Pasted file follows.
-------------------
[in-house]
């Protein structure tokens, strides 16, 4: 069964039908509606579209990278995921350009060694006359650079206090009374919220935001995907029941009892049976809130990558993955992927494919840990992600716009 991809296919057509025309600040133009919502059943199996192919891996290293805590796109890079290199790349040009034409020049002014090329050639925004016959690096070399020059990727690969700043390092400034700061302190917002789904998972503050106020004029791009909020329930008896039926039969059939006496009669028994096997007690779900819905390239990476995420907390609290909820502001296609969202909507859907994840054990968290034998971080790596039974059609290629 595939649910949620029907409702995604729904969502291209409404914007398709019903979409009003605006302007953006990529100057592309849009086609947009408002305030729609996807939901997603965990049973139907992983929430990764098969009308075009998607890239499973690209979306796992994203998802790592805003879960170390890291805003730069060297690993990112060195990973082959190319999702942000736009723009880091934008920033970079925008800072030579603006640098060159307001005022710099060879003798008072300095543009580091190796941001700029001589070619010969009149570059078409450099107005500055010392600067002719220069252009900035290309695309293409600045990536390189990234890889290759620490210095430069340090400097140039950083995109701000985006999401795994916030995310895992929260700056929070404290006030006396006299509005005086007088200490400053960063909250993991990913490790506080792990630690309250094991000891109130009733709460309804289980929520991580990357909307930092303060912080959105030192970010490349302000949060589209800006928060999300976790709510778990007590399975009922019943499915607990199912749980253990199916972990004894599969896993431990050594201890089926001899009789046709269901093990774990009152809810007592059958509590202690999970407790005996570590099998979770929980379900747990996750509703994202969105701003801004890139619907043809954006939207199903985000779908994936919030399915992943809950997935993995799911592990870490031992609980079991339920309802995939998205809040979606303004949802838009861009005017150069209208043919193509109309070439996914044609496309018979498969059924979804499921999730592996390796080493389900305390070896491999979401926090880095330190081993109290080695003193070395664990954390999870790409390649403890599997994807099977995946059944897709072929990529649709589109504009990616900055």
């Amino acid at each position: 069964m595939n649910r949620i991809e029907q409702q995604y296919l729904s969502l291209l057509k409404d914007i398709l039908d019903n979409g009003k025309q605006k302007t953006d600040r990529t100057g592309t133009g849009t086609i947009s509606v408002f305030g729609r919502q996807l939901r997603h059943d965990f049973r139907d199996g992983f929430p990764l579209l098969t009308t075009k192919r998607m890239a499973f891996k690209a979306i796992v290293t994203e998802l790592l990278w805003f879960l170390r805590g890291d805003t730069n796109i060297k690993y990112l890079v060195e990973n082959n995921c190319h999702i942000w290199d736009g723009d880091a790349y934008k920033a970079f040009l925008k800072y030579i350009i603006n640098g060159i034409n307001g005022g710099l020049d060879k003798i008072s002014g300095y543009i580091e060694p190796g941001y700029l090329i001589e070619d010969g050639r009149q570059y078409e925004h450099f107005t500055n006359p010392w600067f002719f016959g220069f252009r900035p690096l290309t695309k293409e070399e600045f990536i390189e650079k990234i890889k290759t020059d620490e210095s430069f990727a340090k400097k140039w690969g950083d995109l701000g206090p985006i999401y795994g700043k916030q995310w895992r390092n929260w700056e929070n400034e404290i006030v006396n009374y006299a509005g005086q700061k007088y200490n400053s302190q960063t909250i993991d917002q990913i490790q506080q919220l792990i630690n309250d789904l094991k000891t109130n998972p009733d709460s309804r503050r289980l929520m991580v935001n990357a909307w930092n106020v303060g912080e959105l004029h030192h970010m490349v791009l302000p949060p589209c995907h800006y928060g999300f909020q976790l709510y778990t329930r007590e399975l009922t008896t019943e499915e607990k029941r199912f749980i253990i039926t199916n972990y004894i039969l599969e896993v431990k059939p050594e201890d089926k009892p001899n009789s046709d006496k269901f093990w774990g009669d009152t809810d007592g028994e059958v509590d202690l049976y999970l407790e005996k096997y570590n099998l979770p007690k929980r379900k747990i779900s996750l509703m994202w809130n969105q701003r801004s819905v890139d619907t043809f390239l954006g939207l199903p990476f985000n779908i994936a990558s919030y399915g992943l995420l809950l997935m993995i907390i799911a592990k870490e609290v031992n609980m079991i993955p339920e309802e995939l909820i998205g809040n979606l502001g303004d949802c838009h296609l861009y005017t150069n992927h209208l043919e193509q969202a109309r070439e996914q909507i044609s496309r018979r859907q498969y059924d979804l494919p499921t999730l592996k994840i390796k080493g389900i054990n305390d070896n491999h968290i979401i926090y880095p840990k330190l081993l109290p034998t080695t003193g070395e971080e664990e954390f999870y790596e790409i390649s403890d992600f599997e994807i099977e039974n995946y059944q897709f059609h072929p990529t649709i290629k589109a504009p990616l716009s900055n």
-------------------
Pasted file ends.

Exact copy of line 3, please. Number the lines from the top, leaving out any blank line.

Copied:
């Amino acid at each position: 069964m595939n649910r949620i991809e029907q409702q995604y296919l729904s969502l291209l057509k409404d914007i398709l039908d019903n979409g009003k025309q605006k302007t953006d600040r990529t100057g592309t133009g849009t086609i947009s509606v408002f305030g729609r919502q996807l939901r997603h059943d965990f049973r139907d199996g992983f929430p990764l579209l098969t009308t075009k192919r998607m890239a499973f891996k690209a979306i796992v290293t994203e998802l790592l990278w805003f879960l170390r805590g890291d805003t730069n796109i060297k690993y990112l890079v060195e990973n082959n995921c190319h999702i942000w290199d736009g723009d880091a790349y934008k920033a970079f040009l925008k800072y030579i350009i603006n640098g060159i034409n307001g005022g710099l020049d060879k003798i008072s002014g300095y543009i580091e060694p190796g941001y700029l090329i001589e070619d010969g050639r009149q570059y078409e925004h450099f107005t500055n006359p010392w600067f002719f016959g220069f252009r900035p690096l290309t695309k293409e070399e600045f990536i390189e650079k990234i890889k290759t020059d620490e210095s430069f990727a340090k400097k140039w690969g950083d995109l701000g206090p985006i999401y795994g700043k916030q995310w895992r390092n929260w700056e929070n400034e404290i006030v006396n009374y006299a509005g005086q700061k007088y200490n400053s302190q960063t909250i993991d917002q990913i490790q506080q919220l792990i630690n309250d789904l094991k000891t109130n998972p009733d709460s309804r503050r289980l929520m991580v935001n990357a909307w930092n106020v303060g912080e959105l004029h030192h970010m490349v791009l302000p949060p589209c995907h800006y928060g999300f909020q976790l709510y778990t329930r007590e399975l009922t008896t019943e499915e607990k029941r199912f749980i253990i039926t199916n972990y004894i039969l599969e896993v431990k059939p050594e201890d089926k009892p001899n009789s046709d006496k269901f093990w774990g009669d009152t809810d007592g028994e059958v509590d202690l049976y999970l407790e005996k096997y570590n099998l979770p007690k929980r379900k747990i779900s996750l509703m994202w809130n969105q701003r801004s819905v890139d619907t043809f390239l954006g939207l199903p990476f985000n779908i994936a990558s919030y399915g992943l995420l809950l997935m993995i907390i799911a592990k870490e609290v031992n609980m079991i993955p339920e309802e995939l909820i998205g809040n979606l502001g303004d949802c838009h296609l861009y005017t150069n992927h209208l043919e193509q969202a109309r070439e996914q909507i044609s496309r018979r859907q498969y059924d979804l494919p499921t999730l592996k994840i390796k080493g389900i054990n305390d070896n491999h968290i979401i926090y880095p840990k330190l081993l109290p034998t080695t003193g070395e971080e664990e954390f999870y790596e790409i390649s403890d992600f599997e994807i099977e039974n995946y059944q897709f059609h072929p990529t649709i290629k589109a504009p990616l716009s900055n």